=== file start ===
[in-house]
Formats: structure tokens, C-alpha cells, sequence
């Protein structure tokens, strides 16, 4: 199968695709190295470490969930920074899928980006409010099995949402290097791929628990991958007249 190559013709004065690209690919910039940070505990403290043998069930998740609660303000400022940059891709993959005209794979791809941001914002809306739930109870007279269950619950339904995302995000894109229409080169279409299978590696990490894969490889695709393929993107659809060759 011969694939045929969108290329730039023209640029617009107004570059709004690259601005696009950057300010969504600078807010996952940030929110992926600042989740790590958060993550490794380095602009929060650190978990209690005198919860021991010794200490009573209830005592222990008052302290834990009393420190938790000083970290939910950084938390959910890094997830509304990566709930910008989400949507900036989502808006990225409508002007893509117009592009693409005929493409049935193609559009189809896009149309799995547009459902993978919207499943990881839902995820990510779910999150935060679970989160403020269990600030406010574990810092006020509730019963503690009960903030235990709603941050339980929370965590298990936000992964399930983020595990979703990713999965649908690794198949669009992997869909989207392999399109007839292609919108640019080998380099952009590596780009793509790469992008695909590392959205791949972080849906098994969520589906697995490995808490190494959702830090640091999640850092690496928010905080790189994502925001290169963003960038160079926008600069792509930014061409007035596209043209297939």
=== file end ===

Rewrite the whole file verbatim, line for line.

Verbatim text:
[in-house]
Formats: structure tokens, C-alpha cells, sequence
């Protein structure tokens, strides 16, 4: 199968695709190295470490969930920074899928980006409010099995949402290097791929628990991958007249 190559013709004065690209690919910039940070505990403290043998069930998740609660303000400022940059891709993959005209794979791809941001914002809306739930109870007279269950619950339904995302995000894109229409080169279409299978590696990490894969490889695709393929993107659809060759 011969694939045929969108290329730039023209640029617009107004570059709004690259601005696009950057300010969504600078807010996952940030929110992926600042989740790590958060993550490794380095602009929060650190978990209690005198919860021991010794200490009573209830005592222990008052302290834990009393420190938790000083970290939910950084938390959910890094997830509304990566709930910008989400949507900036989502808006990225409508002007893509117009592009693409005929493409049935193609559009189809896009149309799995547009459902993978919207499943990881839902995820990510779910999150935060679970989160403020269990600030406010574990810092006020509730019963503690009960903030235990709603941050339980929370965590298990936000992964399930983020595990979703990713999965649908690794198949669009992997869909989207392999399109007839292609919108640019080998380099952009590596780009793509790469992008695909590392959205791949972080849906098994969520589906697995490995808490190494959702830090640091999640850092690496928010905080790189994502925001290169963003960038160079926008600069792509930014061409007035596209043209297939």